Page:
British Columbia

UBC president Santa Ono tackles rape culture, student depression

Santa Ono says returning to UBC as president is a return home and his hope is to 'move UBC from being an outstanding university to an eminent one.'

Biomedical research pioneer takes UBC post a year after controversial resignation of Arvind Gupta

UBC's newly named president Santa Ono says," frankly I'm not very concerned," about strife that erupted between the last president and the board of governors. (UBC)

Santa Ono says taking his new post at UBC is like returning home.

The Vancouver-born medical researcher who won accolades as University of Cincinnati (UC) president practically grew up at UBC. His father —Takashi Ono — was briefly a professor of Mathematics, his first tenured position after immigrating to Canada in the 1950s.

"We were immigrants. UBC played a transformative part in my family's life, allowing us to stay in North America. The small apartment we lived in is still there," said Ono, adding that his father is "bursting with pride" over the recent news that Ono will take over as UBC president in August, a year after the controversial resignation of Arvind Gupta.

Gupta's term was marred by strife with UBC's Board of Governors over his leadership style. After Gupta's departure, former president Martha Piper took over as interim president while a 21-member committee conducted an international search for a permanent replacement.

Ono says he's not worried about the past because UBC has come a long way since the transition a year ago.

Santa Ono, UBC's new president, is comfortable talking about everything from strategies to tackle 'rape culture' to his own history of depression. (UBC)

"Frankly I'm not very concerned," Ono told CBC, noting that UBC has joined the Association of Governing Boards and put new practices in place such as increasing transparency and livestreaming administration meetings.

"I plan to move UBC from being an outstanding university to an eminent one," Ono told The Early Edition's Stephen Quinn.

News of Ono's departure sparked an outpouring on Twitter for the beloved leader, who's earned the hashtag #HottestPresidentinAmerica.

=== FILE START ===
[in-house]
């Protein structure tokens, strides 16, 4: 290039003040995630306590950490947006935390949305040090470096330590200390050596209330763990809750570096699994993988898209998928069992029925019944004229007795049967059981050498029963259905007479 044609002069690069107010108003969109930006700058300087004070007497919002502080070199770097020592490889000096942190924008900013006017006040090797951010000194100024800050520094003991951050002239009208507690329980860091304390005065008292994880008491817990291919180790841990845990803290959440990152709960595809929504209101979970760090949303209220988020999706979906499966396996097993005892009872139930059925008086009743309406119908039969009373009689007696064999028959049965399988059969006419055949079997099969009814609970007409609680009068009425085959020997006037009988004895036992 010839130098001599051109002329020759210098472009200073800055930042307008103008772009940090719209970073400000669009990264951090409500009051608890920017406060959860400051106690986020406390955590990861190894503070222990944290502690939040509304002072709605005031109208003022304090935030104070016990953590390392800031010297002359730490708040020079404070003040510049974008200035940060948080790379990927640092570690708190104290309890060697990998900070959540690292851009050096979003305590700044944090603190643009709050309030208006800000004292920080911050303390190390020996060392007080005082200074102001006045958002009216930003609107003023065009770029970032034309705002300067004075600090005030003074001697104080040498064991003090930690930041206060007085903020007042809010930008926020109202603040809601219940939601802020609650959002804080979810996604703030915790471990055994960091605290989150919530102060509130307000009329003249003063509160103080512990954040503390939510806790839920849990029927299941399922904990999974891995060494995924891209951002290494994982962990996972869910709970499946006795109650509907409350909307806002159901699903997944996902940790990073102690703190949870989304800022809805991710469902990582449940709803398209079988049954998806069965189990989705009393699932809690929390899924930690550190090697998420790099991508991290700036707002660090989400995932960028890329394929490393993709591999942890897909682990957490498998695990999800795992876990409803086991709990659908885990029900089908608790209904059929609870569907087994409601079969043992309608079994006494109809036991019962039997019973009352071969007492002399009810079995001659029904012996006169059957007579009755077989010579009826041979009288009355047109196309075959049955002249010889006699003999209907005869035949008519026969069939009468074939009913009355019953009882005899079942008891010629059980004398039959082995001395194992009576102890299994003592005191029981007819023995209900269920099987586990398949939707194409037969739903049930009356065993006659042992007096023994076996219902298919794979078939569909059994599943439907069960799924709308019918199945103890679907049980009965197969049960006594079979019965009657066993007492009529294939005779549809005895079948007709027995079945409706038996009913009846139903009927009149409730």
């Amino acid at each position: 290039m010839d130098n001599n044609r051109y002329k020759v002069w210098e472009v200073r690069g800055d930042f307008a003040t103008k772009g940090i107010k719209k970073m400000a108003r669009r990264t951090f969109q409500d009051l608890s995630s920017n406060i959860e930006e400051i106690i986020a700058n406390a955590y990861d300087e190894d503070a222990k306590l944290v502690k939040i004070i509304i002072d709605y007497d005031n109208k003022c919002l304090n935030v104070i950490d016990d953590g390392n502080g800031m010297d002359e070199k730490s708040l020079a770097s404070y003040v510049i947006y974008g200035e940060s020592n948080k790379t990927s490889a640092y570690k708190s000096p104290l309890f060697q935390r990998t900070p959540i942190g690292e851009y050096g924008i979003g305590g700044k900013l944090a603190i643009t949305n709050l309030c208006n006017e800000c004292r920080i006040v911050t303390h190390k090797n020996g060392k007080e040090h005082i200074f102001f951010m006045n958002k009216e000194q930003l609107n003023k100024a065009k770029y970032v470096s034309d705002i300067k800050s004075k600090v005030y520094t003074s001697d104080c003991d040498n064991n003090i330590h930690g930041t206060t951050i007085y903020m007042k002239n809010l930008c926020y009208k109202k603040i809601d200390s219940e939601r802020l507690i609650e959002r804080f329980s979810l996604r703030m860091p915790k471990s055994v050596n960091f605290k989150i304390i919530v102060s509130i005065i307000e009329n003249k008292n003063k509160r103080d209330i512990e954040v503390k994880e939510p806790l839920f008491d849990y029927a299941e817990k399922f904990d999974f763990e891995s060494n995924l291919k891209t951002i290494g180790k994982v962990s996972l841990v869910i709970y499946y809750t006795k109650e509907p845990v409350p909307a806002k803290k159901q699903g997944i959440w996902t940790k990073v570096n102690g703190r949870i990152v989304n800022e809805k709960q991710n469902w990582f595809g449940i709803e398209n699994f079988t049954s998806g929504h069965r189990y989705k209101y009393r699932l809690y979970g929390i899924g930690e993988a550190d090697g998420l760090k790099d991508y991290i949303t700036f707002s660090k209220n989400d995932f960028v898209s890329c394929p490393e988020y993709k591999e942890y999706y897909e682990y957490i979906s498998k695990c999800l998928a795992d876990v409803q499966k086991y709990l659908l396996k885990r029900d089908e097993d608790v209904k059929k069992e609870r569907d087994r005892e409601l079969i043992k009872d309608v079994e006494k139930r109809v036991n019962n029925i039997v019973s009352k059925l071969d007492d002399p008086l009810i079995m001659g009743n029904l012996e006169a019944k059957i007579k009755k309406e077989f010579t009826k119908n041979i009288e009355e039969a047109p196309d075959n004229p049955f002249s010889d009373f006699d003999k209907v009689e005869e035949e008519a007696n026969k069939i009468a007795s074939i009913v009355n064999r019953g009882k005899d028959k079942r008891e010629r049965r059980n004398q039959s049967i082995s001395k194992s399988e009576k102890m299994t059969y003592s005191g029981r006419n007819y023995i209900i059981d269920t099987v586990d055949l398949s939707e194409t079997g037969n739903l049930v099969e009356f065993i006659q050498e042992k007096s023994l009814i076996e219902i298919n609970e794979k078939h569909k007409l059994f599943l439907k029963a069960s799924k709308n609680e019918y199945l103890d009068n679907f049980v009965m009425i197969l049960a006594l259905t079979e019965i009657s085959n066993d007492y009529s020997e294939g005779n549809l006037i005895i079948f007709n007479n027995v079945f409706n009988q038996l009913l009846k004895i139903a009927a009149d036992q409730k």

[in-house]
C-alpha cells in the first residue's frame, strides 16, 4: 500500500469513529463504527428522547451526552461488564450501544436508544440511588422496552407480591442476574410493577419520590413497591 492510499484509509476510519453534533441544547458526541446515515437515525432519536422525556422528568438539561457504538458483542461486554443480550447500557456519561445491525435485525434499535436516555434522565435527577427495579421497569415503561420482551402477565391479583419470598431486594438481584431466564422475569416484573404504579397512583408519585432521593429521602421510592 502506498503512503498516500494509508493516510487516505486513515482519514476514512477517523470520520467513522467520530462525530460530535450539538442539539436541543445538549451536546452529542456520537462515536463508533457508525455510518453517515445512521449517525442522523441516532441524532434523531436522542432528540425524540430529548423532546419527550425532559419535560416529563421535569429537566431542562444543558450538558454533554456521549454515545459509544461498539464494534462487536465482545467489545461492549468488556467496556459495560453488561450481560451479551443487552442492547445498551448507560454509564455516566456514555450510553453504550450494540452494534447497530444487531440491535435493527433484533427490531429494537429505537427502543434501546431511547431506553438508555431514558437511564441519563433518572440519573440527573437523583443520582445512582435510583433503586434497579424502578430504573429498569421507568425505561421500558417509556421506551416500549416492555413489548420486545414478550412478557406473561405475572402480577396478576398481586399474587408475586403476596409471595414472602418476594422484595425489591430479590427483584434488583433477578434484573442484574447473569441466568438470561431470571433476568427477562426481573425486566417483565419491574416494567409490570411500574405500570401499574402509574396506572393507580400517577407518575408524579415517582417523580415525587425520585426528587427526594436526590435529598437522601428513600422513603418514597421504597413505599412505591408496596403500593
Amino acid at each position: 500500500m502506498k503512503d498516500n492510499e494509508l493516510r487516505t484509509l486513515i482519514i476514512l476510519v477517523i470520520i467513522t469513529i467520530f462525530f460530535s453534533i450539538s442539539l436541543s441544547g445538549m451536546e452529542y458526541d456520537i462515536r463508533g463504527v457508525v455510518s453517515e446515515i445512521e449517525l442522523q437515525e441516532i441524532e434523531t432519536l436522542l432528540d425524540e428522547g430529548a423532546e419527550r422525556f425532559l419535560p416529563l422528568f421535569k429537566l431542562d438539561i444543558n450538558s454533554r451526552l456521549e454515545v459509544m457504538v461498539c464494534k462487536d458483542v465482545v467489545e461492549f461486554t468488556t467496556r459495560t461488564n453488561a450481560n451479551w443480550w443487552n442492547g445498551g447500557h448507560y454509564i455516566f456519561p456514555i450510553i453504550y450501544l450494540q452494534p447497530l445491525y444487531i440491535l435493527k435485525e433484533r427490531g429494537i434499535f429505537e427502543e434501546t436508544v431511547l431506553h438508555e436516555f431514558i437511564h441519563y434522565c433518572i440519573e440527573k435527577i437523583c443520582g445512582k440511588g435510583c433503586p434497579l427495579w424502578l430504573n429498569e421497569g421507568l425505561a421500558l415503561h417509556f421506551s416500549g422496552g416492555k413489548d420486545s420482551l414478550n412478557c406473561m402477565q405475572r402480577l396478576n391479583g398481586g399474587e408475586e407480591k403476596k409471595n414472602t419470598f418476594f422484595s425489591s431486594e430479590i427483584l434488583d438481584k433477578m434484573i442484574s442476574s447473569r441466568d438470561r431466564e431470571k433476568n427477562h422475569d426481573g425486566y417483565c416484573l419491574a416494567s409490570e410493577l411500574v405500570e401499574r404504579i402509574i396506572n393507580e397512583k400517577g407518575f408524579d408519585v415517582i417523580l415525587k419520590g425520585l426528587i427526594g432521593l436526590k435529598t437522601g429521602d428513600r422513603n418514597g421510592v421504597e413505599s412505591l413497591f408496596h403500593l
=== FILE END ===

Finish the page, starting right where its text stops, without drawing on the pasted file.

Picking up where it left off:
UBC's 15th president is noted for his large following on Twitter, and his media savvy responses to crises ranging from sexual assault to a shooting on campus.

Experience with campus violence

Ono took his post in Cincinnati in 2012 and brings with him significant experience handling difficult issues on campus.

When an unarmed black man named Samuel DuBose was shot on July 19, 2015 by police during a traffic stop at the University of Cincinnati, under Ono's watch UC released an independent report on the officer-involved shooting. The Kroll report  eventually determined that the "tragic loss of life, was entirely preventable."

Sexual attacks at universities, including UBC, have been a overriding issue in recent years.

Ono feels he has experience on this issue, noting that at the 44,000-student UC campus hundred of  sexual assaults were reported yearly.

"Unfortunately it was a weekly occurrence," he said.

Ono plans to bring in experts and work hard to promote a "culture of consent."

History of depression

Ono also answered questions about his own history of depression, expressing a keen desire to promote support for students dealing with mental health issues on campus.

"Thank you for asking ... It's a worldwide problem," he said.

Ono noted that mental health issues affect up to half the total student population at many universities, so he is committed to finding supports to help people who are dealing with these issues.

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